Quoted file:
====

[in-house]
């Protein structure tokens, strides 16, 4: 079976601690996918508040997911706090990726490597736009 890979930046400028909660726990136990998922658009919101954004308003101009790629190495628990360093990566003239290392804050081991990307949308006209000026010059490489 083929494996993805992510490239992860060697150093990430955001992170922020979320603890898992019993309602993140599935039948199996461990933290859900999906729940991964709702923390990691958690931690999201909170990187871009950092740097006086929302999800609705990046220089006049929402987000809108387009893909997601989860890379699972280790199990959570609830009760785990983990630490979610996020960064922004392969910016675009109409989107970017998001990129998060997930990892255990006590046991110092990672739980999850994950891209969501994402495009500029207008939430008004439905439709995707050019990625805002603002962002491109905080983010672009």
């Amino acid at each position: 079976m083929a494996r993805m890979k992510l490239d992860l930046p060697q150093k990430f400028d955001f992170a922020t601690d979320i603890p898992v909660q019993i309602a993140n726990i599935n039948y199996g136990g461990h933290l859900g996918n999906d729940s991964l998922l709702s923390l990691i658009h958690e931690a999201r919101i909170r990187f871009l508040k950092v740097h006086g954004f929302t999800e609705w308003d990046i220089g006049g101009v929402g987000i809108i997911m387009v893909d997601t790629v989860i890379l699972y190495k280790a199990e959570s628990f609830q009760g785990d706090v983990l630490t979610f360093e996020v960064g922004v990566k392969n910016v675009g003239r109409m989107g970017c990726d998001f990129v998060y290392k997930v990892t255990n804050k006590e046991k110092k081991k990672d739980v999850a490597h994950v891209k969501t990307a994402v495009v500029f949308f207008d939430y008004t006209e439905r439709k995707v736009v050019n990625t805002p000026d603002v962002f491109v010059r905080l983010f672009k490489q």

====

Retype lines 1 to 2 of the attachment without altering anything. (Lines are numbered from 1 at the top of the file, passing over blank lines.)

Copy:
[in-house]
């Protein structure tokens, strides 16, 4: 079976601690996918508040997911706090990726490597736009 890979930046400028909660726990136990998922658009919101954004308003101009790629190495628990360093990566003239290392804050081991990307949308006209000026010059490489 083929494996993805992510490239992860060697150093990430955001992170922020979320603890898992019993309602993140599935039948199996461990933290859900999906729940991964709702923390990691958690931690999201909170990187871009950092740097006086929302999800609705990046220089006049929402987000809108387009893909997601989860890379699972280790199990959570609830009760785990983990630490979610996020960064922004392969910016675009109409989107970017998001990129998060997930990892255990006590046991110092990672739980999850994950891209969501994402495009500029207008939430008004439905439709995707050019990625805002603002962002491109905080983010672009």